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Edge Magazine #173 March 2007

The mainstream problem

Edge #173, March 2007

Almost everyone goes to the cinema, watches TV, listens to music and reads books, but not everyone plays videogames. It's the one area of mass entertainment which refuses to drag its lurid, chattering flanks before fresh demographic groups - and by crikey does that ever frustrate the strident dons of the games industry.

To date, the rulers of Gamington have sought to garner interest from previously disinterested parties by making the sorts of games that their marketing wunderkinds tell them said parties will like. Unfortunately, said parties have remained stubbornly disinterested, preferring instead to continue inhaling their entertainment fix through a rolled-up copy of Heat magazine. However many ponies, pink fluffy things and non-violent gameplay elements they contain, games seem unable to explode onto Joe Ordinary's to-do list.

Perhaps where the industry's puppetmasters have been going wrong is that it is videogaming as a concept which girls and fogies hate; not the types of games themselves. Maybe they find something inherently off-putting about sitting down with a controller in hand, and intersecting with virtual worlds for hours on end. Maybe it's about time we accept that some spread-eagled corners of society just don't like videogames, and maybe never will.

After all, where games differ from films, books and music is that games are not like other forms of entertainment. Games are not a passive experience. For the most part you have to actually do something to play them - more than remaining sprawled in a chair, anyway.

My other half, for example, simply doesn't see the point of games. I often have to force her at knifepoint to play them. She views them akin to a painful chore, much as I baulk at the thought of filling out my VAT return, or performing dental surgery upon myself.

Making the Wii powerful enough - but no more - is an incredibly brave move on Nintendo's part, the gaming equivalent of Britain suddenly announcing the unilateral dismantling of its nuclear arsenal. There's no guarantee that its enemies won't blow it off the face of the gaming map, but there's no question that its audacious going-against-the-grain antics have got it more noticed than GameCube ever was. Indeed, for me, Christmas 2006 will forever be remembered as the Christmas where my parents went head to head on Wii bowling (and the Christmas when I ate a spoonful of ants - but that's an entirely different story).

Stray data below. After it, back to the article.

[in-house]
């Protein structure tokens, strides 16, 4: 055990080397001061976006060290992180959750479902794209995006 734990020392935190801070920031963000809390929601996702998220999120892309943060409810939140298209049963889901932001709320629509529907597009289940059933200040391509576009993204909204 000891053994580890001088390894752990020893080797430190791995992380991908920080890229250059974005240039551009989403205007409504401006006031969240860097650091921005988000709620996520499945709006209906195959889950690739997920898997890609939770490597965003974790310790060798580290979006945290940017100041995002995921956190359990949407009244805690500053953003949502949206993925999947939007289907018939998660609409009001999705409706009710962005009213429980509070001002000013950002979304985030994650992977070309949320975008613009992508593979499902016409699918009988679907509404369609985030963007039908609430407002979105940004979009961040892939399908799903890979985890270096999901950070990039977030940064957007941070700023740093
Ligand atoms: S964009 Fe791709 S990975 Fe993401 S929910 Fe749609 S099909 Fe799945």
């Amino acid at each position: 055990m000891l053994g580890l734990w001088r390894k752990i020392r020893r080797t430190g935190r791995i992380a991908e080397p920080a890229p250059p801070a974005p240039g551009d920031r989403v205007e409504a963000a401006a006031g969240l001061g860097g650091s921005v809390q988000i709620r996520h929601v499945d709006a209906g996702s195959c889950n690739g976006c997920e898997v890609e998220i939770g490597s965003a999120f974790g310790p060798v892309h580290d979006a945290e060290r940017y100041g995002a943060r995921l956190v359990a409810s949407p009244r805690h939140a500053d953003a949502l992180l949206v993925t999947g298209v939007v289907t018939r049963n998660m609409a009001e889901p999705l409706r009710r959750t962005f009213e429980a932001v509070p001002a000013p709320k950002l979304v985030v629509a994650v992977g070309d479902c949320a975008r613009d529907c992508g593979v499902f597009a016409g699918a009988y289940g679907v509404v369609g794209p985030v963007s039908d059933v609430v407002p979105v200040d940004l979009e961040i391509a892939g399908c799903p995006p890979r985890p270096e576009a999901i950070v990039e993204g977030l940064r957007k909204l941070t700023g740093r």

Ultimately, the problem with targeting the mainstream is that to get the mainstream playing games you're really trying to invoke a cultural shift. It's not going to happen overnight, in the same way that introducing 24-hour licensing laws is not going to immediately change the way the British glug their booze.

Teaching your grandmother to suck virtual eggs at a family gathering - or play Guitar Hero 2, anyway - is very different to getting your grandmother to buy a Wii, and waste her retirement playing Twilight Princess.

I realised something recently, and that thing was that ordinary people - the people who don't read Edge - are sort of put off by what magazines and games fans define as 'good graphics'. What we view as the big games would be dwarfed by the sales of the biggest music CDs. I appreciate that Gears Of War has sold a couple of million copies, but if it were the biggest album of the year it should be selling a couple of hundred million copies.

There's a massive subculture of music too complex and layered to appeal to the majority, and I fear that, in a weird way, most - if not all - games fall into this category. Games, as a whole, are too complex for the majority of people. Or, at least, they look too complex.

If I were to show my sisters or parents - none of whom you'd describe as gamers - Gears Of War they'd shrug their shoulders. Yet expose them to Wii Sports, and they're snared. Waggle a DS and Tetris under their gaping noses, and they'll probably give it a go. Show them Vice City Stories and they'll go back to flicking crumbs out of their stretch marks.

I don't think Sony and Microsoft are misguided in chasing the graphics dragon - because there are those of us out there who are graphics tarts (and with the current pricing policies it's clearly enough of us to be profitable) - but they're never going to lure a mainstream audience when they're using the likes of Resistance: Fall Of Man and Gears Of War to showcase their consoles.

In all honesty, I genuinely believe that Microsoft is better off using Geometry Wars: Retro Evolved, or Gauntlet, to sell its machine. At the same time, I'm not convinced that doing so would be enough to make the shift. The Wii may make in-roads to the mainstream, but I think we're still a couple of generations away from the day when everyone plays games.

By which point we'll all be paddling around in three metres of melted polar ice, but that's beside the point.

Mr Biffo co-founded Digitiser, Channel 4's Teletext-based videogames section, and now writes mainly for television

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